“I think his ability to understand the game, understand preparation, attention to detail. Really, truly, being consumed by that part of it is still a work in progress,” Vigen said. “I think that’s part of his maturity and part of the reason his coming back will be so beneficial to him.”
The team Allen returned to, though, is depleted. Star running back Brian Hill was drafted in the fifth round by the Falcons, and center Chase Roullier was a sixth-round pick by the Redskins. The Cowboys’ three leading receivers from 2016 are gone. Both wide receiver Tanner Gentry and tight end Jacob Hollister made NFL rosters out of training camp.
But because of Allen, who had been hyped as a possible first-round draft pick all summer, expectations for the Cowboys were still high. Reality set in when Wyoming was beaten 24-3 in the opener at Iowa and Allen threw for 174 yards and two interceptions.
“Of course it would have helped him (to play well against Iowa), but I didn’t expect that,” said former NFL scout Chris Landry of LandryFootball.com. “Those ends at Iowa really just torched (Wyoming).”
Still, there were moments when Allen’s gifts were on display.
“Third down, rips an absolute freakin’ dime on a rope 45 yards, hits the guy on the facemask. Incomplete,” said former NFL quarterback Trent Dilfer, who works with the Elite 11 quarterback competition for top high school prospects.
Then came Oregon last weekend, and it got even worse. The Ducks were all over Allen and he went 6 for 24 for 64 yards with an interception and two fumbles in the 49-13 loss.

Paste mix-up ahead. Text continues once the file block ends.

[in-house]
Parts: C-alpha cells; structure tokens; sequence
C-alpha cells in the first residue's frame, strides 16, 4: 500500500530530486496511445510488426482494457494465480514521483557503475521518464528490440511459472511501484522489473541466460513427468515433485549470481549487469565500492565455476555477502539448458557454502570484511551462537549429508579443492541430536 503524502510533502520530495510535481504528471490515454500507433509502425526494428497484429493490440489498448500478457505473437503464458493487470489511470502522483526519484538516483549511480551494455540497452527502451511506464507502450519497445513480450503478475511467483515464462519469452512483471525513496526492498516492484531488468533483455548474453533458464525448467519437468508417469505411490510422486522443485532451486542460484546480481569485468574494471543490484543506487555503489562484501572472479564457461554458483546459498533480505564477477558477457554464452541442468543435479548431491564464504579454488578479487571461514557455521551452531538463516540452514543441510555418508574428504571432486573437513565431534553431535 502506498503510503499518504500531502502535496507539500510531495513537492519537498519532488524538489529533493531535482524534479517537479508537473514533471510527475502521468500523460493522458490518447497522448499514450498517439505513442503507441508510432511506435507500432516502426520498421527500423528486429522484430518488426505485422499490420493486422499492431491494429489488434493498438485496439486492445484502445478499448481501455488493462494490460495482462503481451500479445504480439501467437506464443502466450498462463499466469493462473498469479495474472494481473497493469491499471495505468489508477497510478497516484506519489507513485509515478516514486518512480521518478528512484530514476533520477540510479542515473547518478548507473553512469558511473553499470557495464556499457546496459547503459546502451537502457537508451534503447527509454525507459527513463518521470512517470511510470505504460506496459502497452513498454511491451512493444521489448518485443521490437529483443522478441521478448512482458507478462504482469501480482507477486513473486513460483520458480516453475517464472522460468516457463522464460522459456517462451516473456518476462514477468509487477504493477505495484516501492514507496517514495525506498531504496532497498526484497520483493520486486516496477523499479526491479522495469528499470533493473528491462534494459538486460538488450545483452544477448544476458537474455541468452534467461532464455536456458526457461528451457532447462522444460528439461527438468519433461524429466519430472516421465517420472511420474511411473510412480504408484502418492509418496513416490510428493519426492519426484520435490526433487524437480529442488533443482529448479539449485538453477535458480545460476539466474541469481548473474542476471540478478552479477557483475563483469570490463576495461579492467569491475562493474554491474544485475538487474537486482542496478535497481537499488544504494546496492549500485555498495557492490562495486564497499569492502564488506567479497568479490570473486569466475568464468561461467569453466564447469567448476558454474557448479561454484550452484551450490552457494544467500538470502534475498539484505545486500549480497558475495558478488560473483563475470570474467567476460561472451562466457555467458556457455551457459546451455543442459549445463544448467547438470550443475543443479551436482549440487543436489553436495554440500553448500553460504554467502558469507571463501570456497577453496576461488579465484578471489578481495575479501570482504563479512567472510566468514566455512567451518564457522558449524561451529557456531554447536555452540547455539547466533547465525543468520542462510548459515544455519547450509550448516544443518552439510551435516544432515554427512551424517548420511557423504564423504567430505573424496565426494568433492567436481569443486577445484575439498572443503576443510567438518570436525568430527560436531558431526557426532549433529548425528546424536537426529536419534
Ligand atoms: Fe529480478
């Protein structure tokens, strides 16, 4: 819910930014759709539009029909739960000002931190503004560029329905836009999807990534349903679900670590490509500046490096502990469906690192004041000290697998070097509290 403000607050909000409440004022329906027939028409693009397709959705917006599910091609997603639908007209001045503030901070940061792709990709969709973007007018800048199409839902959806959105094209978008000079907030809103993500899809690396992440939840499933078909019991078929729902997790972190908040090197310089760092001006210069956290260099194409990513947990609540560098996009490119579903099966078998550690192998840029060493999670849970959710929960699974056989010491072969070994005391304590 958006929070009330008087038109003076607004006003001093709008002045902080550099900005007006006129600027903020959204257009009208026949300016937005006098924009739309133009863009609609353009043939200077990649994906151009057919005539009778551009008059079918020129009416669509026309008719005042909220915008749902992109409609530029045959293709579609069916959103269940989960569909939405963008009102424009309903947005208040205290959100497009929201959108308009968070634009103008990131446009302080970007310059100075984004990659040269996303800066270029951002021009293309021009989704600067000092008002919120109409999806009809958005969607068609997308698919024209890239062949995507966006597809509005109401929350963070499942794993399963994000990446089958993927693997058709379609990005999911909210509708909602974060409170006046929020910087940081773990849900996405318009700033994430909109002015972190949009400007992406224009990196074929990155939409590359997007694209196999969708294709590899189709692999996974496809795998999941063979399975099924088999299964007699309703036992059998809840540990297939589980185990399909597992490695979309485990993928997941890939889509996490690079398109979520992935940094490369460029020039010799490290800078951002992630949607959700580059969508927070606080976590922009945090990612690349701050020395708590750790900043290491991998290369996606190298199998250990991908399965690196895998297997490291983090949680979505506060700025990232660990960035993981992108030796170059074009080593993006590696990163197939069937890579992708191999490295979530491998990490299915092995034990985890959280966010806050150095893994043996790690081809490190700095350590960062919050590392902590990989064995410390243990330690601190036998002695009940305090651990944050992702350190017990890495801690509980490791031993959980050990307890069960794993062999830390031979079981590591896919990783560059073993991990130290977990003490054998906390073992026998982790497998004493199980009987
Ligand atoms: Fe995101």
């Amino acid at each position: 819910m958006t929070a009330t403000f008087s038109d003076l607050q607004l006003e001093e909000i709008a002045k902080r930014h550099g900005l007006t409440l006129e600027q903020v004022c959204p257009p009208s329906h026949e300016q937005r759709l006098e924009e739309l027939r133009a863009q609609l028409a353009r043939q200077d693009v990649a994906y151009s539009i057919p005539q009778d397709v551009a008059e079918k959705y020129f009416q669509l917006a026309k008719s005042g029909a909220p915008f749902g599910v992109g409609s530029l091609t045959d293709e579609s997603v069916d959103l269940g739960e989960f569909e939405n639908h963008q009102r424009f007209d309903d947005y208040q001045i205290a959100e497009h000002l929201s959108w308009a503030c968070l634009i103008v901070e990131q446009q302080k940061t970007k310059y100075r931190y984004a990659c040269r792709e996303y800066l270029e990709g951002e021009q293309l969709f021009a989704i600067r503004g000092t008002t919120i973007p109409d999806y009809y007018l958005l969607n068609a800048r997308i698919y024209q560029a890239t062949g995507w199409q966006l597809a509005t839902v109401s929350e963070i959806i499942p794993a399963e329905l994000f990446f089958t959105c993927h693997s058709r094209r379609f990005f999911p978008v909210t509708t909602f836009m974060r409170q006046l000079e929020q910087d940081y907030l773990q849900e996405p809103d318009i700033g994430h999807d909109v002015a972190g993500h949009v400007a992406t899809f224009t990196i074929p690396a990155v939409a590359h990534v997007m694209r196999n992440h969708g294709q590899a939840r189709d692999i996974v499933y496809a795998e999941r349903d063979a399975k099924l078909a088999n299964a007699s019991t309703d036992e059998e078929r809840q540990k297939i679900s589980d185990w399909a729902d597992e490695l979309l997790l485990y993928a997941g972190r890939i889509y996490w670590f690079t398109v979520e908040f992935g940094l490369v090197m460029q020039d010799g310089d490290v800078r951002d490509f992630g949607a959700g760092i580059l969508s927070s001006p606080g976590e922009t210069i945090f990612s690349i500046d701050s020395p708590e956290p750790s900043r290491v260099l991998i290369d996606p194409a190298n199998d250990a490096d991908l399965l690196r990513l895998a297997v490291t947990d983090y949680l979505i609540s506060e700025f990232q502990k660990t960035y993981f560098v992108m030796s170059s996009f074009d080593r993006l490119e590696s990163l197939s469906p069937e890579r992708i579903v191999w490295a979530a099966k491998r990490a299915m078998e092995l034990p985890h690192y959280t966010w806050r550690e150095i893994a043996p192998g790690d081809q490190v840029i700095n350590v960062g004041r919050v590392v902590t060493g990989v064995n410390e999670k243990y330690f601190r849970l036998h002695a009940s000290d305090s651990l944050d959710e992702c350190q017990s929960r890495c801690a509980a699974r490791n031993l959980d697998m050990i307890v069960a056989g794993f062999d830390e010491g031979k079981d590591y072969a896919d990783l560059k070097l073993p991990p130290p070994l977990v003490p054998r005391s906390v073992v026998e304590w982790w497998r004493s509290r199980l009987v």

ESPN draft analyst Todd McShay said watching the Oregon film, he counted five dropped passes in Wyoming’s first 26 plays.
“He’s getting pressured, not every time, but just about I’d say 70 percent of his drop backs, he’s either getting pressure early — before 2 1/2 seconds — or his receivers aren’t separating so he’s forced to hold the ball and move and avoid pressure and then try to reset and throw. Or throw on the run while a defender is closing in on him,” McShay said. “What are you supposed to do?”
Well, first off, Allen deleted Twitter from his phone after the Oregon game.
“Those guys on Twitter aren’t making draft picks and putting together teams in the NFL,” he said. “All I really care about is respect from my teammates and my coaches here.”
What Allen also did was try not to show frustration on the sideline and to keep encouraging his teammates. On the Monday after facing Oregon, he acknowledged it was a rocky day, vowed to play better and expressed confidence that the team will improve.
“We have a saying in our family,” Josh’s father, Joel Allen, said. “It’s APO. Adjust. Persevere. Overcome. And apply that to just about everything you do.”
The quarterback class for the next NFL draft has a chance to be exceptionally strong, with UCLA’s Josh Rosen and USC’s Sam Darnold likely to enter. Dilfer said that could be to Allen’s benefit.
“We have over-drafted quarterbacks the last few years,” Dilfer said.
Evaluators generally agree that Allen is physically ahead of Wentz, who blew away NFL executives with his competitive character, leadership skills and willingness and capacity to learn.
Those traits usually make or break quarterbacks in the NFL. That part of evaluating Allen is incomplete, but will have a far greater effect on where he will be drafted than his stats against Oregon. Faking those traits is more difficult when times are tough.
“And I hope people see that I’m going to be battle-tested,” Allen said “I’m going to be put through the ringer. Mentally, physically, whatever the case may be, it’s going to make me a better quarterback.”